On 22nd April 1915 German troops around Ieper (Ypres) opened the valves on around 6000 bottles of chlorine gas, delivering over 160 tonnes of chlorine gas. The prevailing wind carried the gas cloud into the defensive lines around Ypres, killing at least 5000 French, Morrocan and Algerian troops in the first few minutes of exposure. Over the course of WWI, gas was used on a number of occasions on both Eastern and Western fronts. Despite their initial condemnation of the use of gas, the British used it from September 1915. Overall, gas (including phosgene and mustard gas) was responsible for the death of approximately 90,000 soldiers.
This event is regarded as the first use of weapons of mass destruction (despite gas shells first being used – albeit with much less significant effects – on the eastern front in January 1915). Understandably, the 100th anniversary of the event has been seen as a significant event and commemorated with ceremonies at the site of the attacks and a conference in Ieper from 22nd to 24th April, the latter – hosted by Mayors for Peace – taking the occasion as a prompt to discuss the ongoing threats to urbanised humanity by chemical, nuclear, biological and conventional weapons.
While attending the commemoration events, I was struck by the questions it raised concerning memorialisation. In general memorialisation is a process where that which is no longer present as event is made present through a variety of representations – the preservation of ruins, the recall of memory, the building of monuments and so on.
In the case of the gas attacks at Ieper memorialisation poses the specific question of making the invisible visible. On the one hand the battlefields of Flanders have been largely erased by time. With the excretion of the commonwealth war graves that punctuate the landscape, and the flooded mine craters that mark the underground war fought below the trenches of WWI, there is little to show that the landscape hosted one of the most brutal industrialised forms of war. Archaeological remnants of trenches exist, but unlike the medieval fortifications of Ieper or the concrete fortifications for D-Day, there is little in the landscape to suggest what happened in West Flanders. One the other hand, gas is itself, invisible. Chlorine passed over the trenches, did its work and dissipated.
This double invisibility raises the question of how it is possible to memorialise these events. Around Ieper for the commemoration of the 22 April attacks a number of white flags have been erected to show the sites from which the gas was released.
Driving through the landscape one gets a sense of the extent of the cloud given that the gas was distributed across 7km. The other form of memorialisaiton is military, with commemorative events taking place at memorials to fallen servicemen – either those that are close to the sites of attack or those that commemorate the regiments most affected.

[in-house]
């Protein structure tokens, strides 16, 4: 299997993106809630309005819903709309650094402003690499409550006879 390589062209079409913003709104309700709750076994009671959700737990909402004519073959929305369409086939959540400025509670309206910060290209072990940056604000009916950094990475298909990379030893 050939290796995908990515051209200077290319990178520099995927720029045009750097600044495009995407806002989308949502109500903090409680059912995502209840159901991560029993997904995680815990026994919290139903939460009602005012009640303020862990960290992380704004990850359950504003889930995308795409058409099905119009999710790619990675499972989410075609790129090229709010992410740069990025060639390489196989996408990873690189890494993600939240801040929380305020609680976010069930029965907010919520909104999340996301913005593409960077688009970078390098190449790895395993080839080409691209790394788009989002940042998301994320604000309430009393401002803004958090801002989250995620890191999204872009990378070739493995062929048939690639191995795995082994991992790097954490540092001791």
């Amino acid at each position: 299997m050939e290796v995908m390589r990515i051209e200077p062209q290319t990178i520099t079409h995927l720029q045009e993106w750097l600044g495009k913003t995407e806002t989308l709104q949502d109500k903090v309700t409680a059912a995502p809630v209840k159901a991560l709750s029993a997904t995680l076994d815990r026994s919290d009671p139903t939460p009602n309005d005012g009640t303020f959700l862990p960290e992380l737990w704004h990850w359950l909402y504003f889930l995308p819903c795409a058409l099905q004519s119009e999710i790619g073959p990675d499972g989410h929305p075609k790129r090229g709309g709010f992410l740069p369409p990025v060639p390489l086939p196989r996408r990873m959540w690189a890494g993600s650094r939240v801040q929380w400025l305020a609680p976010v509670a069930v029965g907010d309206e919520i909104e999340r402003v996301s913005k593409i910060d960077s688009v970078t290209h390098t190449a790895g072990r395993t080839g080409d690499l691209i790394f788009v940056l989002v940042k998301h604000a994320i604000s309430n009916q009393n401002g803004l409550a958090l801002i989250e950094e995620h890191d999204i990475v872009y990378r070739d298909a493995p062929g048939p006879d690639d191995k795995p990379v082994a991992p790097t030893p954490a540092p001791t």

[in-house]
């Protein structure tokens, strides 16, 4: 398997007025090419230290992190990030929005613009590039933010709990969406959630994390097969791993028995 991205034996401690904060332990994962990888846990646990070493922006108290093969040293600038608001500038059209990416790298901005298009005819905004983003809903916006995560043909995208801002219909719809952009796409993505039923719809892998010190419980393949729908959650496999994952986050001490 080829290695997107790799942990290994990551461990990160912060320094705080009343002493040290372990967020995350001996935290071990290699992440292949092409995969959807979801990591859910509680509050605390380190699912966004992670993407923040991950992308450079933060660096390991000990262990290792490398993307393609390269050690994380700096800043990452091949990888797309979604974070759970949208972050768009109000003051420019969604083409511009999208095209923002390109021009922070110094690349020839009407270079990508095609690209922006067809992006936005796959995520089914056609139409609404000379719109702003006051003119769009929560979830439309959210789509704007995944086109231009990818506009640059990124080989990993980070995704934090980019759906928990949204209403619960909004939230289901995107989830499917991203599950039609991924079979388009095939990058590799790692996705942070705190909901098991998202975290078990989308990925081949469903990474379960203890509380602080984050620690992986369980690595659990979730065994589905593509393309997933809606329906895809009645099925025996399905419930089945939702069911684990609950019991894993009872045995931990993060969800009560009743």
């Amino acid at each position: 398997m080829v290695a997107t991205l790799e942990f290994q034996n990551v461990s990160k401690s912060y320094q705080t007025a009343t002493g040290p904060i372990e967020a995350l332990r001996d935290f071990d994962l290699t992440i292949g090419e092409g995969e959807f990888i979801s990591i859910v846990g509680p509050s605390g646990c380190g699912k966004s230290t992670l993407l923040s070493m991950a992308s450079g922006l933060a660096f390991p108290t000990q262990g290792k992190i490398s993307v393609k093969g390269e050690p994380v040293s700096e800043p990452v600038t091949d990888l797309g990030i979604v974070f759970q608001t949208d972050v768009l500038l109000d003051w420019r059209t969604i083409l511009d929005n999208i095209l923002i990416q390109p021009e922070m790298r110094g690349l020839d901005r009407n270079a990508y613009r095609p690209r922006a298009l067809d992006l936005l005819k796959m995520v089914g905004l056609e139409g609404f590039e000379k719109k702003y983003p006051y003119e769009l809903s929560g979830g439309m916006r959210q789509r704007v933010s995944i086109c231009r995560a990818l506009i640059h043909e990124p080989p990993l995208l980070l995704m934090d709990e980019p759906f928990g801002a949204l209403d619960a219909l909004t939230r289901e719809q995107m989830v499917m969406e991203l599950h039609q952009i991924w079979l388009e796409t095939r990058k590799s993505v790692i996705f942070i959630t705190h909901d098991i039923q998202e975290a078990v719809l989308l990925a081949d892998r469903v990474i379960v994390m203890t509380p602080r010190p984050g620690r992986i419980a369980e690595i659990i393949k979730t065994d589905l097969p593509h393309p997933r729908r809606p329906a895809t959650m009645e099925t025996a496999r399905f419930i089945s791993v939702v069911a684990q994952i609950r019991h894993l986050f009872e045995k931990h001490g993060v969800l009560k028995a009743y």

This raises, as I see it, two key questions. On the one hand it raises the question of the legacy of the militarised state. There is a strong public discourse around the centenary of WWI that disavows war as a tool of state, views the dead as a tragic waste of human potential and seeks to remember in order to safeguard against future resort to arms. This is a discourse that contests the tight linkage between states and organised violence that has characterised the history of the post-Westphalian order. However, the memorials are sites in which the military foundations of the state are re-inscribed and normalised. Moreover, in the context of remembering the dead, the military are exempt from, rather than subject to, critique. Indeed, the ceremonial guards of honour and regimental uniforms are normalised as the right way to honour the fallen dead. In doing so, discourses that would argue for a closer inspection of the interplay between the state and violence and the manner in which the military embodies this relationship are marginalised. Given that the militarisation of the state is a key element in the story of the conditions of possibility of the major wars of the twentieth century this marginalisation is of significant concern.
On the other hand, it raises the question of making visible the invisible without securitising it. An impetus towards the memorialisation of the gas attacks is to make visible the threat posed by gas by recalling its effects into the popular imagination. This is a campaign guided – like the ‘never again’ campaigns of Holocaust Educators – by the idea that there is a significant danger of forgetting this form of violence and its effects and thus a danger of the weakening of the moral indignation that underpins the prohibition against its use. The problem I foresee here is securitisation: the elevation of a threat to a point where it is declared an emergency requiring special measures. These measures are, almost always, measures taken by states. And thus the memorialisation has the effect of constructing a threat, creating the requisite sense in the popular imagination that it is real and then aggregating the responsibility for response to state agencies. It is, in turn, empowering individuals through education and disempowering them by granting the means to address the threat to the state.
Of course this leaves the usual question of what should be done. Here I think the white flags of Ieper – bearing testimony to the place of an atrocity and inviting individuals to imagine the event without prescribing a right and proper from of response – are an interesting demilitarised, desecuritised form of memorial.